You’ve probably heard the phrase, “May you live in interesting times.” It’s supposedly a Chinese curse, although there is no verified Chinese source for the phrase. Nonetheless, to live in interesting times, per the curse, is to live in times of trouble and uncertainty.
I think we can all agree that we have all been living in interesting times since 2020, starting with the COVID-19 pandemic, which is still with us, through the current Russia-Ukraine war.
The reality, however, is that uncertainty is not something new that we have to deal with. It has always existed and it is here to stay.
Of course, if you work in transportation, you already know this is true. It is a market that goes through cycles continuously, and there are many factors and variables that impact it, many of them outside our direct control.
One big factor is overall economic conditions, which are deteriorating at the moment. According to the World Bank’s latest Global Economic Prospects report published in June, “Global growth is expected to [decrease] from 5.7 percent in 2021 to 2.9 percent in 2022— significantly lower than 4.1 percent that was anticipated in January.”
The World Bank expects growth to hover around 2.9 percent over the next two years, as “the war in Ukraine disrupts activity, investment, and trade in the near term; pent-up demand fades; and fiscal and monetary policy accommodation is withdrawn.”
Looking at specific countries, the Bank of France now expects the country’s economy to grow 2.3% this year, down from its March forecast of 3.4%.
And as reported by Reuters on June 21, Germany’s BDI industry association cut its economic growth forecast for 2022 to 1.5%, down from the 3.5% it had forecasted in late February before the Russia-Ukraine war began.
To make matters worse, as reported by Reuters, “Euro zone inflation rose to a record high 8.1% in May, more than four times the European Central Bank’s target.” According to the article, “While a 39% rise in energy costs was the main driver of inflation, unprocessed food prices were up 9% and non-energy industrial goods prices rose by 4.2%. The price of services, where wages are a key cost, rose by 3.5%.”
Inflation in the UK is even worse, reaching 9.1% in May, a 40-year high. According to a CNBC article, “Along with the external shocks facing the global economy — such as food and energy price surges amid the war in Ukraine and supply chain problems due to lingering Covid-19 pandemic bottlenecks — the U.K. is also navigating domestic pressures, such as the unwinding of the government’s historic pandemic-era fiscal support, and the effects of Brexit.”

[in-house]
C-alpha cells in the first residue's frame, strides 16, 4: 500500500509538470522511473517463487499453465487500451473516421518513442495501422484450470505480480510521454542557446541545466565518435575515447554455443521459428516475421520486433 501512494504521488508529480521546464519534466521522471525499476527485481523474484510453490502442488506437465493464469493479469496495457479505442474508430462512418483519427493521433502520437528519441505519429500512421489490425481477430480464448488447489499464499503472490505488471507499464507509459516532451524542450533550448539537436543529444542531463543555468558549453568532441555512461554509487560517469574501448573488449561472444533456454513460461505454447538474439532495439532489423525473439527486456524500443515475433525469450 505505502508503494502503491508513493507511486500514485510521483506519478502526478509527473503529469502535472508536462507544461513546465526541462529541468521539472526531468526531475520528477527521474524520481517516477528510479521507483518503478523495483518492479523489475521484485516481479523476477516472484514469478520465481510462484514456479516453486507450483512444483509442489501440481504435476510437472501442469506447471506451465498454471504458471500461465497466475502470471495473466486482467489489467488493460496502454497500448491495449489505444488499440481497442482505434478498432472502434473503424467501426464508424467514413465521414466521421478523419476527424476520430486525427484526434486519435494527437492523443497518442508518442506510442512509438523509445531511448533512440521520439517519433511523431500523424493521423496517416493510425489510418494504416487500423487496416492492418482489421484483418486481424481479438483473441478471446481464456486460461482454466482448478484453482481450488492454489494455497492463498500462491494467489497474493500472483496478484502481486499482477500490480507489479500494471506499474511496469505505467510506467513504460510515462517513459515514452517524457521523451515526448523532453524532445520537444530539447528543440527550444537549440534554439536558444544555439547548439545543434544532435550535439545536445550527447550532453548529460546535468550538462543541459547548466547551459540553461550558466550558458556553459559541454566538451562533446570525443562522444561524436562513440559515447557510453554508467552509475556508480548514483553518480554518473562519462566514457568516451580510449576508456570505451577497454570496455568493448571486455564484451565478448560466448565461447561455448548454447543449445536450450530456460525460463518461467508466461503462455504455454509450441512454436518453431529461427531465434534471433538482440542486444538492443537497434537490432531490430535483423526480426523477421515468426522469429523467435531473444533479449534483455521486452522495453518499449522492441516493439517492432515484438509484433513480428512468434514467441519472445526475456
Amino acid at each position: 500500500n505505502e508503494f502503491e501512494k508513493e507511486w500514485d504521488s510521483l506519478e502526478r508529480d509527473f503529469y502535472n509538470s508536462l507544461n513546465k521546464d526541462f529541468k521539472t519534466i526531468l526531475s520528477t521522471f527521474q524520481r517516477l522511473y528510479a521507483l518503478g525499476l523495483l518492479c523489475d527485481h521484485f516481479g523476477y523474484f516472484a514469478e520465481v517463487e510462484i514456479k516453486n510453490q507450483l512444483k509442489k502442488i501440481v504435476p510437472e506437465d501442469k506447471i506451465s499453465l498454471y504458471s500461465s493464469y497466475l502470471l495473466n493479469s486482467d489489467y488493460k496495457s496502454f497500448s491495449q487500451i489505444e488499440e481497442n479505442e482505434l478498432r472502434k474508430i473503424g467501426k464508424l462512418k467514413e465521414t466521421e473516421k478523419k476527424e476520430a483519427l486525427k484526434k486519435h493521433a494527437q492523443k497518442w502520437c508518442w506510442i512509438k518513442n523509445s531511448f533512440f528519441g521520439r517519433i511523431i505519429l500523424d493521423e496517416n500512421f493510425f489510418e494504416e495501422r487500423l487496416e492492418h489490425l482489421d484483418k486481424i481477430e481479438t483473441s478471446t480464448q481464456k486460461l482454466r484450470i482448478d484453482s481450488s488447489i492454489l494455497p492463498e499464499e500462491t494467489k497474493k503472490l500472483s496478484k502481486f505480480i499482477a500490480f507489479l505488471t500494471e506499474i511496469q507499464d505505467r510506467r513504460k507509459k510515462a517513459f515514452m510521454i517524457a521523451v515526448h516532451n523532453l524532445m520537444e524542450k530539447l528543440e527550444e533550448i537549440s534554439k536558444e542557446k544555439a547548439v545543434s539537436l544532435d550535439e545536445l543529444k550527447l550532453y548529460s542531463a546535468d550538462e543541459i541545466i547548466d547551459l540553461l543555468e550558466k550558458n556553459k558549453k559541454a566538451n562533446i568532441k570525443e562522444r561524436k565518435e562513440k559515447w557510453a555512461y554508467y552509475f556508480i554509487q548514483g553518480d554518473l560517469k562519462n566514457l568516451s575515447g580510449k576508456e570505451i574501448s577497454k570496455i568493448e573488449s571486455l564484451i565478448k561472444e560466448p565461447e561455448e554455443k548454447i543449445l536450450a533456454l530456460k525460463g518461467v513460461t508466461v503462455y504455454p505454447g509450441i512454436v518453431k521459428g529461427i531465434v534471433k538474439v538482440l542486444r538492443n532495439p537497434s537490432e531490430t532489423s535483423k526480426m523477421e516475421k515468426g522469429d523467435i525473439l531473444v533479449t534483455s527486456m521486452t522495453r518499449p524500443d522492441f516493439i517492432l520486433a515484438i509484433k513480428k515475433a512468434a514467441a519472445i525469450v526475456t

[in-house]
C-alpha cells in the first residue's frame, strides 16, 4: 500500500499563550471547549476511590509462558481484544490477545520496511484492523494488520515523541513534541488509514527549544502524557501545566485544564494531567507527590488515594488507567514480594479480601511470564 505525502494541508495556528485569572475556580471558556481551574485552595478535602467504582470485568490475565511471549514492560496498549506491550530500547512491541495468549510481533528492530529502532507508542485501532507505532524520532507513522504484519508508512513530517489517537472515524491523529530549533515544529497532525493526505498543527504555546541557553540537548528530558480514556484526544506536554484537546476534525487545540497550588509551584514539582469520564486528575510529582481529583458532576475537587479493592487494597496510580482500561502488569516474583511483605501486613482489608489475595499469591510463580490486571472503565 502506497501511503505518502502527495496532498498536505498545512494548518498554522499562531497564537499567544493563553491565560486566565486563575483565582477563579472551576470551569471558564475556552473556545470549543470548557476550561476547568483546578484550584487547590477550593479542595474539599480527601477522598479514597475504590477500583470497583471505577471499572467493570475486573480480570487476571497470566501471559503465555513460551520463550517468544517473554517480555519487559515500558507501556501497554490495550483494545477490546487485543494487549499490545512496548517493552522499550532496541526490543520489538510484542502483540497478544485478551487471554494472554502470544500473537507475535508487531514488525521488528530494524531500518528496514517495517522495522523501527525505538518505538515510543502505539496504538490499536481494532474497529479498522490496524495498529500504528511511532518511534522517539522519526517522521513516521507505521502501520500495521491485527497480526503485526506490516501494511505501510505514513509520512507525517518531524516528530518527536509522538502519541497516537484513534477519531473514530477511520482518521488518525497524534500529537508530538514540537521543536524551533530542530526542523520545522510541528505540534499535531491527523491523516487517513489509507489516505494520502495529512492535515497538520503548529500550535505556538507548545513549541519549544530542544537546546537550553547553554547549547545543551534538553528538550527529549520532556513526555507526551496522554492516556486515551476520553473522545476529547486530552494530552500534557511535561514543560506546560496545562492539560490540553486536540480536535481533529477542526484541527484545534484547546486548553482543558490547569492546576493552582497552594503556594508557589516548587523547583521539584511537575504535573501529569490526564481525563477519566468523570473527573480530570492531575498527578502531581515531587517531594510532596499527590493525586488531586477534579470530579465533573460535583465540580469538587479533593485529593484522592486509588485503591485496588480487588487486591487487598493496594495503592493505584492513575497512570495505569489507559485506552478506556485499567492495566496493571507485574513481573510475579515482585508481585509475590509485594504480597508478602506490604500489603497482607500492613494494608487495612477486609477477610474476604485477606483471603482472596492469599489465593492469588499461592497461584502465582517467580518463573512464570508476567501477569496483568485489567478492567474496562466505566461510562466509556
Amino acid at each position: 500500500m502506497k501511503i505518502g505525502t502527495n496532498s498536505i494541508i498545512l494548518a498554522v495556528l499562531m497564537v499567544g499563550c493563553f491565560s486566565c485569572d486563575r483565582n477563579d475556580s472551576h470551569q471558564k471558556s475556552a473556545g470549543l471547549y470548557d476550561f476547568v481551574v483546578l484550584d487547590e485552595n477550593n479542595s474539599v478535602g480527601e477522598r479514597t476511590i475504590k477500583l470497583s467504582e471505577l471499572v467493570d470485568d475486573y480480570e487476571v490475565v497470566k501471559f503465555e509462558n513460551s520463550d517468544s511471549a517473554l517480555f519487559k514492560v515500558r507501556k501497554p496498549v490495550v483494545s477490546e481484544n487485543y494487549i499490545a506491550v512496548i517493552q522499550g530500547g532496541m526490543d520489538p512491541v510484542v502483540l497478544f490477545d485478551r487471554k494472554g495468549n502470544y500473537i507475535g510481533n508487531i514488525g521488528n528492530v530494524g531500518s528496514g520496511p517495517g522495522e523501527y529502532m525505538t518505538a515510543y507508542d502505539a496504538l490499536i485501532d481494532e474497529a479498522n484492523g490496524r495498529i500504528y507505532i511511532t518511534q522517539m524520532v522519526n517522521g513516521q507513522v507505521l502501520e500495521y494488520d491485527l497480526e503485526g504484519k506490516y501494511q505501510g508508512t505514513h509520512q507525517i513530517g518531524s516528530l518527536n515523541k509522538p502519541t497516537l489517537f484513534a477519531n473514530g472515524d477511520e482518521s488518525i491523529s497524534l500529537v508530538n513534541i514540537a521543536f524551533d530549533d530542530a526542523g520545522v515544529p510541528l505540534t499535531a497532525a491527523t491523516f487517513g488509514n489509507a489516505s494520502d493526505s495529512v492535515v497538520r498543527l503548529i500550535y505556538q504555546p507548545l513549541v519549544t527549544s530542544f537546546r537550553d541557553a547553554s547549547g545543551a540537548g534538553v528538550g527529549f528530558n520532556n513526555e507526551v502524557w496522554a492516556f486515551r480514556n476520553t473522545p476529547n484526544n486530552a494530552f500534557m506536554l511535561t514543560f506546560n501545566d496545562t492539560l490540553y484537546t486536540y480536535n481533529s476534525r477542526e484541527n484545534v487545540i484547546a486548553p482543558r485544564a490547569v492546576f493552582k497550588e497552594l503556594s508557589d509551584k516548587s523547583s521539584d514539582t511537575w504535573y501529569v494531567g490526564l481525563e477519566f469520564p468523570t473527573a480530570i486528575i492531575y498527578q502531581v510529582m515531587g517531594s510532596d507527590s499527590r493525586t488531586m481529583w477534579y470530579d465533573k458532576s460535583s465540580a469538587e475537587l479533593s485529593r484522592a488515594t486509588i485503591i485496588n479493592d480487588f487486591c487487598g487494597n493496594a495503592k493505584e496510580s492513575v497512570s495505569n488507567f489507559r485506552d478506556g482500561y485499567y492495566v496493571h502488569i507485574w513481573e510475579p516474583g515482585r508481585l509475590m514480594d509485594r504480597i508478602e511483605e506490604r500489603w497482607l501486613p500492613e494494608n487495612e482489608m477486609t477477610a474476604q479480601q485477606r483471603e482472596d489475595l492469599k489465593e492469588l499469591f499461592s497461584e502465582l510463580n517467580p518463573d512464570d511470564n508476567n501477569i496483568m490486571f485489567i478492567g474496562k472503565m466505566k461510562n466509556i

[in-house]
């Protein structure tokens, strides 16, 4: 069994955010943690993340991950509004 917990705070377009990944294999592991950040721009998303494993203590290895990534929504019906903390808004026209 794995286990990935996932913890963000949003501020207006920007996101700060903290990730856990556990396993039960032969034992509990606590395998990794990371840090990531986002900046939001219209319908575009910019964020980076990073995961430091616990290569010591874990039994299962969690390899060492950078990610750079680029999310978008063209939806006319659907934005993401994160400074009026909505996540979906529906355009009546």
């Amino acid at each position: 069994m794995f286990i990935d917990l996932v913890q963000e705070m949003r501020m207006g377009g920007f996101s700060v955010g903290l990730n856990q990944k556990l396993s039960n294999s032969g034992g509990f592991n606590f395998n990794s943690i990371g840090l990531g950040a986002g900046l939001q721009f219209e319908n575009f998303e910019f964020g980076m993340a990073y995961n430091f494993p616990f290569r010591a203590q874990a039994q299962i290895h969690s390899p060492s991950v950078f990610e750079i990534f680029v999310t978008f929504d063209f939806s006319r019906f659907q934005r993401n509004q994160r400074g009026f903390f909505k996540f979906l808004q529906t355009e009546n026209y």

Speaking of inflation, crude oil and diesel prices remain significantly elevated compared to a year ago. The price of Brent Crude Oil is about 50% higher than in June 2021, hovering around $111 per barrel today.
On the morning I’m recording this episode, I took a look at diesel prices on Transporeon Insights. This metric shows the pump price in Euros (inclusive of all taxes) for one litre of diesel fuel in the origin country of the lane selected. The diesel price is updated once a week.
Over the past 13 months, for example, diesel prices have increased 75% in Russia, 74% in Austria and Bulgaria, 72% in Spain and Latvia, and 70% in Romania.
In the past 3 months alone, diesel prices have increased 86% in Russia, 64% in Hungary, 20% in Slovenia, and 16% in Bulgaria.
Considering that fuel is the second highest operational cost for carriers after labor, the more diesel prices continue to increase, and the longer they stay elevated, the greater the financial burden for carriers, especially smaller carriers and those that are unable to fully pass on these increased costs to shippers.
On top of all this, shippers and carriers are still dealing with the aftereffects of the lockdowns in China due to COVID. According to a June 20th Bloomberg article,“Empty container boxes crucial for Asia’s exporters are getting stuck in the port of Rotterdam as a growing backlog of undelivered goods at Europe’s export hub forces ocean carriers to prioritize shipments of filled boxes.”
The article goes on to say that “although authorities in Shanghai lifted restrictions [in June], shortages of vessels and delays at European ports are forcing export goods to compete with empty boxes for space on ships headed to China, threatening to send a further wave of disruption to Asia, logistics firms said.”
In addition, there have been labor strikes at the ports of Hamburg and Antwerp in recent weeks, adding to the operational challenges these highly-congested ports already face.
So, as we enter the busy summer and fall shipping season, the uncertainty and disruptions continue.
Looking at the truckload market, while there are signs here in the US that truckload capacity is loosing up and rates are coming down a bit, especially spot rates, capacity in the European market remains constrained and contract and spot rates are still increasing in most lanes.